Handle With Freedom
by Omar Riccardo Krichi
Giotto Calendoli doesn’t like the word ‘designer’, or rather, he doesn’t like labels. Neapolitan at heart, Milanese citizen and perpetually wandering soul, he’s established his brand’s headquarters in a little house made of metal and transparent panels inside a noble courtyard of a palace in the centre of Milan. Halfway between a greenhouse, a hut and refuge à la Into The Wild, Handle With Freedom’s office does not enclose itself within four walls, but seeks to escape the physical confines of its perimeter to remain always with a glance towards the outside, whether it be a green spot full of garden gnomes, or a remote village in Mexico. Between hats, coffee mugs and hand-sewn placemats, Giotto tells us about his ethical, serene, but above all free vision of life and of creating garments.
Giotto, your aesthetic is highly recognisable, as is the cultural identity of your hometown, Naples. Do you think this personal background has significantly influenced the character and philosophy of your brand?
Naples is a great source of inspiration for me that I try to take with me with great pride, especially when I travel. When I was 18 I left home, and it was like running away from a city that oppressed me, but today my relationship with Naples is mature, and it gives me lot of inspiration and energy. For example, I’m now making a collection that’s based entirely on helping ten women from the Pozzuoli women’s prison.
‘HANDLE WITH FREEDOM’ is the name/statement you’ve chosen for your brand. It sounds like a suggestion, but perhaps also a warning. What meaning do you give to this motto?
When I was younger, my grandmother would open her wardrobe and give me incredible things from my grandfather, from accessories to crazy clothes and shirts. Every time, she’d tell me: ‘Take care of it, and treat it well’. The concept I was referring to was basically this. Besides taking good care of it, one has to understand that yes, every garment has its own background in life but it also needs freedom, to come out of its past and evolve. In this sense, HWF also wants to incorporate a message that invites people to express themselves freely and outside of conventions.
What needs, or impulses, led you to found your brand? Do you have a specific memory you can refer to?
It all started 10 years ago, when I moved to Milan with my ex-girlfriend. The social revolution hadn’t happened yet, and people
were mostly expressing themselves through blogs. In Milan we met the guys from NSS Factory, who were interested in the blog we were editing. So, they started taking us to events and introducing us to the Milanese fashion system. It was when I started having collaborations with brands and wearing their clothes that I felt the need to find something that really represented my mood, personality and body. Finally, I went so far as to think that one day I could design my own collection.
HWF is characterised by its unisex cut, soft colours and reminiscences of a nomadic, bucolic carefreeness. How would you sum this up?
The mood of a person who wants to live his life in well-being, and by well- being I mean simplicity. A run in the meadows, perhaps even naked, or on a plane taken at the last minute to leave for unknown destinations, or the carefreeness of putting into practice all the experiences that so many cultures can give you. It’s there that all colours blend into one.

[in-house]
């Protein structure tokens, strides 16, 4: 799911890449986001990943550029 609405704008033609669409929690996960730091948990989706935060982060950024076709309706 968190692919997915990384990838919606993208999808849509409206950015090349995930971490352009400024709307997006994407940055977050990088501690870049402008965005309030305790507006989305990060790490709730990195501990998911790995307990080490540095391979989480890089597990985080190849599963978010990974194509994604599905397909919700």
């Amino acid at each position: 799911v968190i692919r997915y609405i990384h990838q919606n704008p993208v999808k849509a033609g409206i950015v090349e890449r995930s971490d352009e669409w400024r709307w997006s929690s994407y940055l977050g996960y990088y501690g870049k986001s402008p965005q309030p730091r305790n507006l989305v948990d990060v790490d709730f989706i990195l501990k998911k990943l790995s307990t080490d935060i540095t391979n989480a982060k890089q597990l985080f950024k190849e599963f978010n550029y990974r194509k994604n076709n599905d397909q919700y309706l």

It’s common to think that emerging brands must somehow find a distinctive and international factor to stand out from the others. Do you think that the ethical awareness of a sustainable approach can also make a difference in terms of visibility?
It has to make a difference, whether its visible or not. Today, with all the things we produce and consume, we have to think ethically. To have this resonance we must start from a background of ethical awareness. It’s obviously easy to talk about it without taking action (and thus fall into green washing), but in reality very little is needed. Quite simply, many companies use fabrics that are considered waste, but are just waiting to be reused.
Craftsmanship is another special feature. Sewing machines, thimbles, the imperfection of the details that make the garments unique. Do you think this can be considered a sustainable approach to productivity?
In the way of giving a second chance to everything, from the fabric itself to actually helping a person. It’s important to be able to dedicate your time to others, and I believe this takes on an even stronger value when you understand that being sustainable also means ethically and consciously supporting the human factor within the creative and production process of a garment.
Do you think it might be possible to counteract the excesses of mass production?
We’re living in the present, where there’s an over abundance of information. I think people need to remember how important it is to take time for themselves and every now and then just stop, breathe and keep in mind that life is not a question of speed, it’s not about running. We must focus more on buying less and in a smarter way, still maintaining a balance between quality and necessity.
Besides being a designer, you’re primarily a person with a strong following on Instagram. How do you think sustainability should be communicated via social media?
I believe sustainability should be thought of by the way we go about our daily routine. Personally, I try through Instagram to achieve the simplicity of not overdoing and sharing content that can convey a naturalness that’s not necessarily aspirational. Instagram is a window through which I want to tell my everyday life, with personality, confidence and without having to prove anything. I want to create bridges for possible connections that are truly human.
Credits: Pictures by Lluis Camps, Interview by Omar Riccardo Krichi